This is a page to be proofread from Salmon's Botanologia, 1710.
parts afflicted, and makes them able to refill a flux of Humors falling upon them.
XIV. The Cataplasm. Being applied it has ( says Mattbiolus ) an aditringent and repelling power: and therefore mult neceifarily repercufs Humors, abate Inflammations, ease Pain, and itrengthen the parr, especially in the Gout, Sciatica, and other like Diiaffections : Applied upon Warrs, it cures them.
CHAP. XCIL BUGLE.
l.^T^HE Names. This is a Plant unknown to a the Greeks as far as I can find ·, and therefore has no Greek name : It is called in Latin Bugula, and Bugulum, Confolida media, and Solidago minor: Mattbiolus calls it Laurentina, and Herba Laurentina : And in Engiifh, Bugle, middle Confound, and by some Sicklewort.
II. The Kinds. Authors make fix kinds of this Plant, but all that grow with us, are referred unto two, i. Bug/a vulgaris, Bugla flore Ceruleo, Common Bugle, or Bugle with a Blew Flower ·, this Tragus calls, Prunella cjerulea prima, vel major but most Writers call it, Confolida media pratenfis cdrulea. 2. Bugula flore albo, Bugle with a White Flower.
III. The description. The first of these has a flringy Root, fpreading under the Earth round a-bout, like unto Money-wort, or Penny-royal, from whence rises up a hairy square Stalk, about a foot or foot and half high ·, It ha* Leaves long,fat, and oleous, like those of Prunella or Self-heal, but larger, and a little longer h some green on the upper side, others ?nore brownilh, a little dented about the edges, and somewhat hairy. The Stalk is also set with such like Leaves, which Jjand thereon by Couples, from the
middle almost whereof upwards, stand the Flowers together in roundles, compalfing the Stalk, of a fair blew color, with Leaves also, but smaller and browner than those on the Stalk below : these Leaves and Elcwers are set at distances, leaving between every roundle bare or void fpaces. Among the Flowers are alf° small ones, as those of Selttieal, of a blewish, and sometimes of an Aftxolor, faftnoned like the Flowers of Ale-hoof or Ground-Ivy : which being pa ft, there succeeds small, round, blackish Seed.
IV. Bugula flore albo, Bugle with a white flower differs not in its form or magnitude, either in its Roots, Stalks, Leaves, Flowers or Seeds, from the former, excepting in the color of the Stalks and Leaves, that these are always green, and never brown as the former ^ and in the color of the Flowers, that they are always JVJ)ite.
V. The Places. They grow in Woods and wet Copfes and Fields, generally throughout England; but the latter is not so common to be met withal: Gerard says, that he found the first of these Plants in a moist ground upon Black Heath near London, and near a Village called Charlton, but the Leaves were green, and not brown.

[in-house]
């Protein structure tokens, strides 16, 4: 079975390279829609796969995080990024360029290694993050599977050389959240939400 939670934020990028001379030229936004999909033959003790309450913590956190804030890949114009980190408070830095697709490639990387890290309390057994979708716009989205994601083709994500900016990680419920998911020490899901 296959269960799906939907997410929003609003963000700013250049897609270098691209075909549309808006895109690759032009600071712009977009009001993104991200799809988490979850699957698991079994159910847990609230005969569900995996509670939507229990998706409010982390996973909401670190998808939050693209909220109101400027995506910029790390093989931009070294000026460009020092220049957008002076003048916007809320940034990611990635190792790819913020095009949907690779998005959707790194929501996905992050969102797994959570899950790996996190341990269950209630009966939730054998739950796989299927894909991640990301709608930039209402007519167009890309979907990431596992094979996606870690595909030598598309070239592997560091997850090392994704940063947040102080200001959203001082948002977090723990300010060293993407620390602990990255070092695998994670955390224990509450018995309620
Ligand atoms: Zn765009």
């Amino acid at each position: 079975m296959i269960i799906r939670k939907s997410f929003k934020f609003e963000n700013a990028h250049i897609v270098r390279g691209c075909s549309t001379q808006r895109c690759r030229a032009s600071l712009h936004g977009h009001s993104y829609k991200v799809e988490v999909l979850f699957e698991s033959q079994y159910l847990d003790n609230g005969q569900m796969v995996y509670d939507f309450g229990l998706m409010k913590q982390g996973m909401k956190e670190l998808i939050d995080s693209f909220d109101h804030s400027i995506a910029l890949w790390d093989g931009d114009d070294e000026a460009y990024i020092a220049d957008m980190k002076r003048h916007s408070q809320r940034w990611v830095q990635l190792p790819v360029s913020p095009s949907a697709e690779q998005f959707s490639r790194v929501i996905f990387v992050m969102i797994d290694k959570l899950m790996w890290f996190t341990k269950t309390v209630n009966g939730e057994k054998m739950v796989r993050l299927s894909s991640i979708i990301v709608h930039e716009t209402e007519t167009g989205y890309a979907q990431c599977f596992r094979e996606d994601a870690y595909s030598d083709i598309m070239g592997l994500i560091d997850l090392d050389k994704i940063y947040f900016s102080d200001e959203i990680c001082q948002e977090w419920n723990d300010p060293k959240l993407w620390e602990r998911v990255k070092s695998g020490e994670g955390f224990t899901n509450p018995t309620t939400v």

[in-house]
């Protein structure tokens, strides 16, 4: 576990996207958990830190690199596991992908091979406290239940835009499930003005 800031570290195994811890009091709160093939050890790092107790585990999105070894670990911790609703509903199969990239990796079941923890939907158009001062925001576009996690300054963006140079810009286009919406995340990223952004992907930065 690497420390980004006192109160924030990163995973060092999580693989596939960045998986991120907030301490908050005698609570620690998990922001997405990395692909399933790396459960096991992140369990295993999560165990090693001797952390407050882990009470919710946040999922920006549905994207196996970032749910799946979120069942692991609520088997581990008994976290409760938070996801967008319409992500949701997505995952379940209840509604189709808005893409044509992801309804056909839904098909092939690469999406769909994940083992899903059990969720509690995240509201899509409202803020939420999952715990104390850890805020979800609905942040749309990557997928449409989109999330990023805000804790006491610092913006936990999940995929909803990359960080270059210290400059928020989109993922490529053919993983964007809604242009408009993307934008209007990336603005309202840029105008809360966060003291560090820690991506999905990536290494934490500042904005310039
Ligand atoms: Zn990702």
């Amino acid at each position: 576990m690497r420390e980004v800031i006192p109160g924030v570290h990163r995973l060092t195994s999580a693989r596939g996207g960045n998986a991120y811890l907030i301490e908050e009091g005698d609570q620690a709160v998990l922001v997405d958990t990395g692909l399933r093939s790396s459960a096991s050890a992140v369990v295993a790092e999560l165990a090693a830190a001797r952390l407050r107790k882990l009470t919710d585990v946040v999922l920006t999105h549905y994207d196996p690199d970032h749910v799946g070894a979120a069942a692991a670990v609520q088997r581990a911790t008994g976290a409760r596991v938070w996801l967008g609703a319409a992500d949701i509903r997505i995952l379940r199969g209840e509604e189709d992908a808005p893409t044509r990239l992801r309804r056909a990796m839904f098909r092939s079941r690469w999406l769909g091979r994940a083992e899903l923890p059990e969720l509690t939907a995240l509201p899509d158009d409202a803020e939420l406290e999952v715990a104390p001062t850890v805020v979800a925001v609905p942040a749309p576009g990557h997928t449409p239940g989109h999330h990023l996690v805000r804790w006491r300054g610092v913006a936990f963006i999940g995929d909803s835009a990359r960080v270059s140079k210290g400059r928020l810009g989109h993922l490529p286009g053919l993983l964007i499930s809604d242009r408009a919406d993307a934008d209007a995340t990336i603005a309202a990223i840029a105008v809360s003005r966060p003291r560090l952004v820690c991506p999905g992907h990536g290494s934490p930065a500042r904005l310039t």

VI. The Times. They flower from May until July, perfecting their Seed in the mean feafon : But the Root and the leaves next unto it, lying as it were upon the Ground, remain all the Winter until the next Spring.
VII. The Qualities. They are Temperate as to heat or cold, and dry in the first Degree : astringent, Abfterfive, Incarnative, Traumatick or Vulnerary ; Neurotick, Stomatick, Hepatick, and Alterative.
VIII. TT)e Specification. They are peculiar for the Cure of Wounds and Ulcers.
IX. The Preparations. You may make therefrom,
i. A liquid Juice. 2. An Essence. 3. A Decoction. 4. A Syrup. $. A Distilled Water. 6. A Spirituous Tincture. 7. An Acid Tincture. 8. An Oily Tincture. 9. A Saline Tincture. ic. A Lotion.
II. An Ointment. 12. A Balsam. 15. A Cataplasm. 14. A Fixed Salt.
X. The Liquid Juice. It is excellent for such as are Livergrown, or troubled with the Rickets : It strengthens the whole Body, and being drunk inwardly to two, three, or four ounces at a time, it conrributes to the healing of old Ulcers, running Sores, and Fiftula's, and to the uniting of broken Bones, and Corroborating any Member out of Joint.
XI. The Essence. It Dries and Aftringes moderately, and is of good use for such as'have got a fall, and are inwardly Bruised, for that it dissolves the congealed Blood, and disperses it. It has all the Virtues of the Liquid Juice, and is very effectual to itrengthen the inward parts, and to cause to heal all manner of running Sores, foetid Ulcers, and Fiftu-la's, whether they be old or new. Dose five or fix spoonfuls in a Glass of Red Port Wine.
XII. The Decoction in Wine. It has the Virtues of the Juice and FlTence, but not full out so powerful : it is good to cleanse old running Sores and Ulcers, by warning them therewith.
XIII. The Syrup. Whether it is made of the Herb, or of its Juice, it is an excellent thing against Coughs, Colds, Hoarsness, Wheezings, shortness of Breath, difficulty of breathing, Soreness of the Breft and Stomach, and other Diltempers of those parts: it stops spitting of Blood, and cures Ulcers of the Lungs.
XIV. The Distilled Water. It is a good Vehicle